BEIRUT — Lebanon has received an allocation of Special Drawing Rights worth $860 million from the International Monetary Fund, upon which many are pinning their hopes to strengthen the country’s depleted foreign currency reserves and help dig it out of its worsening economic crisis.
SDRs are not currency, cash or a loan. They are an international reserve asset created and maintained by the IMF to supplement central bank reserves in its member states. Members of the IMF can buy and sell SDRs through voluntary trading arrangements at a low interest rate of 0.05 percent. Recipient countries like Lebanon can exchange their allocation of SDRs for foreign currency to help pay for financial needs and debt.
“Lebanon has received 607.2 million SDRs from the SDR allocation that came into effect on Aug. 23,” an IMF spokesperson confirmed to L’Orient Today. One SDR is currently worth approximately $1.42, which amounts to nearly $1 billion that Lebanon could potentially unlock through its SDR allocation.
“The SDR allocation is unconditional, however … it is important that the SDR allocation helps replenish depleted central bank reserves and that any use is done in a transparent and responsible manner that supports needed … reforms and is used to help with the many urgent needs of the Lebanese people,” the spokesperson said.
However, economists are skeptical about whether the SDR allocation will be used properly by Lebanon, which has been without an empowered government for over a year and whose history of corruption and squandering of public funds by the ruling class has led the country to its worst economic crisis since the 1975-90 Civil War.
In theory, SDRs may be promising but in Lebanon’s case they may also present more challenges, economists warn, questioning whether Lebanon will be able to make use of SDRs at all.
How can Lebanon use its SDRs?
On Monday, the IMF announced that “the largest allocation of SDRs in history — about US$650 billion” had come into effect.
The allocation of a member country’s SDRs is based on its quota shares in the IMF. Members of the IMF can buy and sell SDRs through voluntary trading arrangements at a low interest of 0.05 percent. The agreement is not conditioned on economic reforms or any other specific actions on the part of the recipient country.
If Lebanon wants to use SDRs, it must find another country that is a member of the IMF that will agree to purchase the reserve assets and that is willing to exchange its SDRs for foreign currencies.
How realistic is it that SDRs will solve Lebanon’s problems?
“To use SDRs, you have to find someone else willing to give you cash … The question is whether there is a member willing to buy Lebanon’s SDRs,” said Nasser Saidi, a former economy and industry minister and former vice-governor of Lebanon’s central bank for two successive mandates.
“To be realistic, I doubt any major industrial countries would be willing,” Saidi said.
Saidi and others warned that even if Lebanon managed to find another member country to enter a voluntary trading arrangement, the foreign currency obtained via the SDRs might be squandered.
On Aug.4, IMF managing director Kristalina Georgieva, speaking at an international donor conference convened by France and the United Nations for Lebanon, said, “It is imperative that SDRs are used responsibly and wisely. It is important everywhere, but so critical for Lebanon, a country in such dire straits. This is a precious resource.”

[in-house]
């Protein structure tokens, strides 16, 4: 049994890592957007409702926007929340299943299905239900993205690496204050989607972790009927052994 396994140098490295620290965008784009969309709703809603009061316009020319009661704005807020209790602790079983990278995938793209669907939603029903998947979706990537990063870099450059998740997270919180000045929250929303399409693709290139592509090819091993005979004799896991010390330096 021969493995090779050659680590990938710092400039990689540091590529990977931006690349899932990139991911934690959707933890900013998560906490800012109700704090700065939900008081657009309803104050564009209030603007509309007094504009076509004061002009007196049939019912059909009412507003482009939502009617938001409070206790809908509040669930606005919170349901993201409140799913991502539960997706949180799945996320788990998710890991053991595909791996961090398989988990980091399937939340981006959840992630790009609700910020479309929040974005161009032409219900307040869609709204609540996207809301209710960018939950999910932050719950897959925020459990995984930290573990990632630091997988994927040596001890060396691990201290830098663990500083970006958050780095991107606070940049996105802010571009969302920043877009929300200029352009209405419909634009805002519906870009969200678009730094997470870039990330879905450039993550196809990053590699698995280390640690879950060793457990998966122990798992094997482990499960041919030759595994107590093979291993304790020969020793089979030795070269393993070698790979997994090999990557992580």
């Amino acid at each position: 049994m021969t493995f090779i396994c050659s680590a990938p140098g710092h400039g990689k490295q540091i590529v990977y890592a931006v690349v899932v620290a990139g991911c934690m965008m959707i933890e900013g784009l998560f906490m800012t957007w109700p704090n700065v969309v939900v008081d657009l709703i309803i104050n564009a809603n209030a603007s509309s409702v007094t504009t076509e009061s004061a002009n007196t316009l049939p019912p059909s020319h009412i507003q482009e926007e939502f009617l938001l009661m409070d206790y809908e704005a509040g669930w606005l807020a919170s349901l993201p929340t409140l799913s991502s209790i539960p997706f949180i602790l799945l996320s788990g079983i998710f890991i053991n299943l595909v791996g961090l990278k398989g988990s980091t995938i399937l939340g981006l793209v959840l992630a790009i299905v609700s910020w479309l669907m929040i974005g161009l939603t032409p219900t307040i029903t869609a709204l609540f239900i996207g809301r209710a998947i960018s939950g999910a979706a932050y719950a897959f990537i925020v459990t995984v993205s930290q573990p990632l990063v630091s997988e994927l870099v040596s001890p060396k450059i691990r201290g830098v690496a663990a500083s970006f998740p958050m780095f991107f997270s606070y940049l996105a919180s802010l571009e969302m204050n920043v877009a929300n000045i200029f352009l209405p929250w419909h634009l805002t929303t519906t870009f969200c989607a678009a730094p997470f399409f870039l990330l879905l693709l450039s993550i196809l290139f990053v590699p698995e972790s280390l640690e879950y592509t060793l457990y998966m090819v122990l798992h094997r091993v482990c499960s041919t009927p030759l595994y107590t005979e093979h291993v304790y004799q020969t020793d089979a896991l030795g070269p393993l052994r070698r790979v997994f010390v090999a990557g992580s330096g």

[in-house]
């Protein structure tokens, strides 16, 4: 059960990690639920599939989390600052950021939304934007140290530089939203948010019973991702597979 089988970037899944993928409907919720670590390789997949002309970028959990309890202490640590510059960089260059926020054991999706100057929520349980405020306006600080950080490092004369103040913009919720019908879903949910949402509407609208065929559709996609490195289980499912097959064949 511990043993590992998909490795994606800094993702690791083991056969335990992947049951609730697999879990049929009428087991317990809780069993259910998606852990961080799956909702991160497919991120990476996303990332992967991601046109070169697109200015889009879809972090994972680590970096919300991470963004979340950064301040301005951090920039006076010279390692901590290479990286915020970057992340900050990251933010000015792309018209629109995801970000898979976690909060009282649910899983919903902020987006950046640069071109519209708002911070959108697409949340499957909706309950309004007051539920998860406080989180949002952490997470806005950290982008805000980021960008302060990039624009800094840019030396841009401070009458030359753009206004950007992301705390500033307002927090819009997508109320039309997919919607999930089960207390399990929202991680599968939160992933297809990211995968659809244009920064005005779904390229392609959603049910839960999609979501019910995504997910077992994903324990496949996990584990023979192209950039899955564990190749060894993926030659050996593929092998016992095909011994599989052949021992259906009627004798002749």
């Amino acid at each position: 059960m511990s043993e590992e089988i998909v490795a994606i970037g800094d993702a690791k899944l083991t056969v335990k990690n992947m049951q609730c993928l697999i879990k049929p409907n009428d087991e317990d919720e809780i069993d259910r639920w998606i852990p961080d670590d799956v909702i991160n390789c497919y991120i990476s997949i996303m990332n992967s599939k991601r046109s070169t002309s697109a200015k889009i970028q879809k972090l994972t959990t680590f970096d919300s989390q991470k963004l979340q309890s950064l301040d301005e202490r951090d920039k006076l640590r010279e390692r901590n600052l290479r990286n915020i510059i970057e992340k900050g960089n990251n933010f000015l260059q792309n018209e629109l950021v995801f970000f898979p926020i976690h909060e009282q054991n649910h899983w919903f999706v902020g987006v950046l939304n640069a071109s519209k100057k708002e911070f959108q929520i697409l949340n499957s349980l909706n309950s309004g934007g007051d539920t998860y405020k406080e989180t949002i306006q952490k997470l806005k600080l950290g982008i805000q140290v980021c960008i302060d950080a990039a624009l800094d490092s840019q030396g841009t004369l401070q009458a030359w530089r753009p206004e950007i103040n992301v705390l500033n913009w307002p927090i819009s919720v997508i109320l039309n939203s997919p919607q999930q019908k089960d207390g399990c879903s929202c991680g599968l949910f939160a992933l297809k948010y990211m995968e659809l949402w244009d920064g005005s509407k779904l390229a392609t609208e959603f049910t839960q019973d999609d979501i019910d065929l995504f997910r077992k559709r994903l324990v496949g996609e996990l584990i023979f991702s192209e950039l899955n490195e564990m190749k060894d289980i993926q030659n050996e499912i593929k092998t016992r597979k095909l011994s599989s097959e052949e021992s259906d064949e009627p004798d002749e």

Saidi questioned whether Lebanon would use the SDRs effectively at all.
“The very important question to ask is, how should this money be used? We should use this as part of an overall reform package for Lebanon. We should not waste it,” Saidi stressed.
“We should say we now have increased our reserve assets, this now improves our general position, so let’s initiate negotiations with the IMF and negotiate a full package. Not another piecemeal measure.”
Lebanon is grappling with a crippling fuel shortage that has caused nearly 24-hour state electricity cuts and hourslong queues of vehicles at gas stations. Diesel shortages mean that generators, used to compensate for state electricity outages, are also unable to operate, affecting households, businesses and industries across the country. The national currency has depreciated by over 90 percent in the last two years and the central bank’s foreign currency reserves have plunged to their critical threshold.
“There have been suggestions to use [the SDR proceeds] for electricity or to buy fuel. These would be mistakes. The idea that you would want to use reserves for buying fuel is a very big policy mistake,” Saidi said. “The trouble is right now that politicians are only focused on elections next year so they’re trying to get any type of funding from anywhere for electoral purposes,” he added, also questioning the effectiveness of the current caretaker government.
Finance Minister Ghazi Wazni suggested in June that SDRs could be used to fund a controversial ration card program for Lebanon’s poorest families who are suffering financially as the central bank removes subsidies.
The one-year ration card is expected to be offered to half a million families with each receiving on average $93 per month. However, it remains unclear how the program will be funded and which families qualify for it or how they will be selected.
The Lebanese Center for Policy Studies maintained that while the use of SDRs to fund the ration card program could provide relief for families, with no clear implementation mechanism “the risk of misallocation by a ruling class that has repeatedly proven its capacity for unaccountable malfeasance is high.”
Echoing these sentiments, Saidi warned that “Because there are no conditions and it’s a voluntary trading arrangement, it’s very possible Lebanon could waste the opportunity.”